Watching the WEC 48 Countdown special I couldn’t help but find myself a little more excited for this rematch than I initially was when the bout was first announced. No, it wasn’t because of their differing personalities or because Henderson’s favorite Charlton Heston work is probably “The Ten Commandments” while Cerrone’s is Heston’s affiliation with the National Rife Association. Rather, I found myself remembering how incredibly entertaining their original scrap was and how much potential is seemingly involved for them to repeat or surpass the feat this weekend. Cerrone has more ways to finish things in his bag of tricks, but Henderson is fast, athletic, and seems to be improving on a per-fight basis while Cerrone has leveled off to an extent. Ben’s strikes are crisp and precise, while his wrestling is solid and his conditioning seems to be top notch. Simply because I think “Cowboy” will rope “Smooth” into some rough patches I’m going to pick him by decision but I will not be surprised, nor disappointed, if Henderson retains his title and flashes perhaps the most infectious smile in MMA shortly thereafter.

Winner – Donald Cerrone via Decision

Jose Aldo vs. Urijah Faber

Urijah Faber lives a charmed life, does he not? “The California Kid” is a local hero, an exceptional athlete, a successful businessman, and the face of a popular Mixed Martial Arts promotion. He’s also receiving a second title shot a single win removed from a loss as well as a consecutive crack at the belt in his hometown of Sacramento. However, as easy as it might appear to be to dislike Faber, the reality is he’s worked extremely hard for everything he has and is considered to be one of the most genuine individuals in the sport. Of course, none of those things matter to Jose Aldo, and hopefully the same can be said about Urijah as well due to the inherent danger involved in facing someone with Aldo’s abilities. The WEC Featherweight Champion has looked other-worldly in all six of his fights for the promotion with the only loss of his career coming shortly after his 19th birthday against submission specialist Luciano Azevedo. I like Faber’s speed in terms of helping to avoid some of the devastating strikes the young Brazilian is known for, but outside of taking him down at will and holding him down I don’t see many ways Faber can dethrone Aldo. On the other hand, the former champ’s chin has been successfully tested by Tyson Griffin and Mike Brown, and if Aldo’s jiujitsu is as good as rumored he could be a major threat on the ground as well. Even a striker of Jens’ Pulver’s caliber circa 2008 was able to go five rounds with Faber. My apologies to those of you reading this on the West Coast, but I think fans in Sac-Town will be going home disappointed on Saturday night.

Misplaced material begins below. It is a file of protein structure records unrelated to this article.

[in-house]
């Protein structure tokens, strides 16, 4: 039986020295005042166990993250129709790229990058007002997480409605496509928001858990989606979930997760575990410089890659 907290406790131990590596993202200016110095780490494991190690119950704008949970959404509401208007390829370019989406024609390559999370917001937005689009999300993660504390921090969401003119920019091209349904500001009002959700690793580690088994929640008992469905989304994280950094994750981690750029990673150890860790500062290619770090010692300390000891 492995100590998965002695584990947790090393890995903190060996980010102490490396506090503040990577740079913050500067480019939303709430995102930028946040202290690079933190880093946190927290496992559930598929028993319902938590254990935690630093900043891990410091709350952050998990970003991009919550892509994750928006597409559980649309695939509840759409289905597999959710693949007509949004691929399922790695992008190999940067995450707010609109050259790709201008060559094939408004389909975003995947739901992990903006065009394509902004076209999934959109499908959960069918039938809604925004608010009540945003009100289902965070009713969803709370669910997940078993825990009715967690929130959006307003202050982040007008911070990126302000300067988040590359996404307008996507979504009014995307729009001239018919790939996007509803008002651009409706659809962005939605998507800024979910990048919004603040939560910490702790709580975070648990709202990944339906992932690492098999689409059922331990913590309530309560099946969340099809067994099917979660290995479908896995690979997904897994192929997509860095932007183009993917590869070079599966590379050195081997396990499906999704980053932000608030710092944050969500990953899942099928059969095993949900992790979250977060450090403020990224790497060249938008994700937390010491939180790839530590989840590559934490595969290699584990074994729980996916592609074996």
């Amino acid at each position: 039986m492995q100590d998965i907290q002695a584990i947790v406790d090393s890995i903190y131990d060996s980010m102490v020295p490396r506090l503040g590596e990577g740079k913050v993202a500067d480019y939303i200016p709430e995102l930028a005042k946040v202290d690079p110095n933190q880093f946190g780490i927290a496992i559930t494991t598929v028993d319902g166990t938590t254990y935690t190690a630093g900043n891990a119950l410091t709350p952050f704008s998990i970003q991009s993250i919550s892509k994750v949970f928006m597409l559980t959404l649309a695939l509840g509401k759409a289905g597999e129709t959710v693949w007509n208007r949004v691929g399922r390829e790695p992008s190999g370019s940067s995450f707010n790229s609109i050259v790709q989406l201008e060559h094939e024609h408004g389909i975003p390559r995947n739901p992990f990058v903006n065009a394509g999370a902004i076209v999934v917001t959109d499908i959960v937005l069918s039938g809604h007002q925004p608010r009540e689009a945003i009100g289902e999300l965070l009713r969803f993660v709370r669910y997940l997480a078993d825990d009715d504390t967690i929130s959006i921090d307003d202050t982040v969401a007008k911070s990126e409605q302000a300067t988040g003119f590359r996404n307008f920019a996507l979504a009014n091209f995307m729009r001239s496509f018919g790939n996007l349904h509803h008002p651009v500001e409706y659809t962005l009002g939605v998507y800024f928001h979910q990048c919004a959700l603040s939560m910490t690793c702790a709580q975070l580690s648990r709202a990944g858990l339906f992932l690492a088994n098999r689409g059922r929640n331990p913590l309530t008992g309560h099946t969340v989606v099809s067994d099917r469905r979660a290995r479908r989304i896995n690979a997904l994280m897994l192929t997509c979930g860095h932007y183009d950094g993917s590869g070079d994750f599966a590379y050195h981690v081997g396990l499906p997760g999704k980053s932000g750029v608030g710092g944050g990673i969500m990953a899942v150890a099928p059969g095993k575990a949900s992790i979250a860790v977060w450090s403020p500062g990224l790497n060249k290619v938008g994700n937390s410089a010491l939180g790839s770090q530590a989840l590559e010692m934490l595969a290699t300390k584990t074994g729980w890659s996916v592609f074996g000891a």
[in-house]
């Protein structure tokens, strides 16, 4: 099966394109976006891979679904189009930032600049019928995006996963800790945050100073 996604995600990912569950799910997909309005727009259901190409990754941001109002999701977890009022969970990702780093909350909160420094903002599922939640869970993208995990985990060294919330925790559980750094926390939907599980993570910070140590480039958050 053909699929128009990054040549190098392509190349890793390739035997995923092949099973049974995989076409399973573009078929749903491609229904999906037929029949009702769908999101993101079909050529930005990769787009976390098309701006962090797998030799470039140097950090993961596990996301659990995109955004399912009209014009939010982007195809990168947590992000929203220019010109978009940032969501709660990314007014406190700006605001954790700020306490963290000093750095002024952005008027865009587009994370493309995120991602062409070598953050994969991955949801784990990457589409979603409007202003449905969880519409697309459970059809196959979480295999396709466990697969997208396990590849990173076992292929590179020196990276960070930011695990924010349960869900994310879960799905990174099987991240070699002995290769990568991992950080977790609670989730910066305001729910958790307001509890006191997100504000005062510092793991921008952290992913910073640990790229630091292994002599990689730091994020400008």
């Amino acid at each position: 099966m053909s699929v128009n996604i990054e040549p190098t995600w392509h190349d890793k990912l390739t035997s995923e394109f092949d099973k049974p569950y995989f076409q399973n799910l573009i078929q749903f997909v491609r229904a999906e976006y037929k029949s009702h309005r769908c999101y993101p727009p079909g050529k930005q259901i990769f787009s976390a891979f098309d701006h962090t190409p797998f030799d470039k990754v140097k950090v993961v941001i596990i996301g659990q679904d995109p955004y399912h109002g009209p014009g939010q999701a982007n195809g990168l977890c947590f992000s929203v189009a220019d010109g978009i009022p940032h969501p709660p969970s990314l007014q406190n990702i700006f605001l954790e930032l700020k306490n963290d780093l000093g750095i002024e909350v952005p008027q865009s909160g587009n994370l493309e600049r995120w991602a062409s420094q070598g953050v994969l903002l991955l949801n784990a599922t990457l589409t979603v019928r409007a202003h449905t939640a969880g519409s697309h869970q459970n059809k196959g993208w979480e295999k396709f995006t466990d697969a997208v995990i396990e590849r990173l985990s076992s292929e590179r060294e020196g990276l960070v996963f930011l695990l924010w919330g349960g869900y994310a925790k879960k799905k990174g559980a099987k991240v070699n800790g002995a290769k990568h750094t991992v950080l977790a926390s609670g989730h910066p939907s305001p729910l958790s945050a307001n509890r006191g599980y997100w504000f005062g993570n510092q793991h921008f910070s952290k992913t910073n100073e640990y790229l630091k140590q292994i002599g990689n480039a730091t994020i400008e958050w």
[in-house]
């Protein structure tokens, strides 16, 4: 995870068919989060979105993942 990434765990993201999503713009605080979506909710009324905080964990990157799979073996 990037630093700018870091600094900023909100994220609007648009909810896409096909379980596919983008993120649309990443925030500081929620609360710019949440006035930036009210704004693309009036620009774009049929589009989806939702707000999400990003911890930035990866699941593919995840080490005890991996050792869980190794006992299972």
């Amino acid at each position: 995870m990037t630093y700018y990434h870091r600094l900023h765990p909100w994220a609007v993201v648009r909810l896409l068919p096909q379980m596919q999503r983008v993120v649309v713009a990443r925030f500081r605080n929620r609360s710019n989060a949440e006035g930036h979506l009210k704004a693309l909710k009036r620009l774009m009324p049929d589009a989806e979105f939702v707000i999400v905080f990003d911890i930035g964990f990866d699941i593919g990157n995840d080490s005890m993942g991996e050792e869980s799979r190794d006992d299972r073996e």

Winner – Jose Aldo via Submission Round 2

  • Dufresne says:

    The only reason I’m not irritated by the fact that Faber has another title shot so soon is because of how he performed in his last title bout. Breaking your hand and being gutsy enough to not only keep fighting, but to move in close to land elbows while standing and fighting to a decision is damn impressive.

  • rage says:

    I think it’s safe to say Jorgenson and Banuelos are fighting for a crack at Brian Bowles’ championship………is it not dominic cruz who is the champ?

  • Brendhan Conlan says:

    Brainfart. Thank you for the correction.

  • Makington says:

    I agreed with all your picks for basically the same reasons with a few exceptions. I think Aldo will win by TKO in r3, or by decision. As much as people are really talking about how good his jits is, I still find it hard to really judge how much of an outcome it will make when I’ve still never seen it. I’m not positive he can submit Faber based on what I hear, but he might. I mean, people say jiu-jitsu is his strength, and the guy has my favourite knockout of all time. If your jiu-jitsu is better than a double flying knee to broken orbital than it has to be damn impressive.

    My other exception was I think Benson will win another extremely close, extremely exciting decision. Cowboy has gotten a little bit better, but he is still too comfortable off his back, and looks like he doesn’t even try to defend takedowns. Not only that, he’s still one of the slowest starters out there. I think Ben will take the early lead in rounds and then get punished for the last rounds, which is what happens nearly every Cerrone loss.

    I’m one of the few, but I really don’t mind shelling out 50$ for this event. I skipped UFC 112 (I’m psychic, I know) just so I could be watching this. Not only is this event an absolute guarantee to be great, the WEC could really use my money over the UFC. I really believe these guys deserve more than what they get, so I’m putting my money where my mouth is.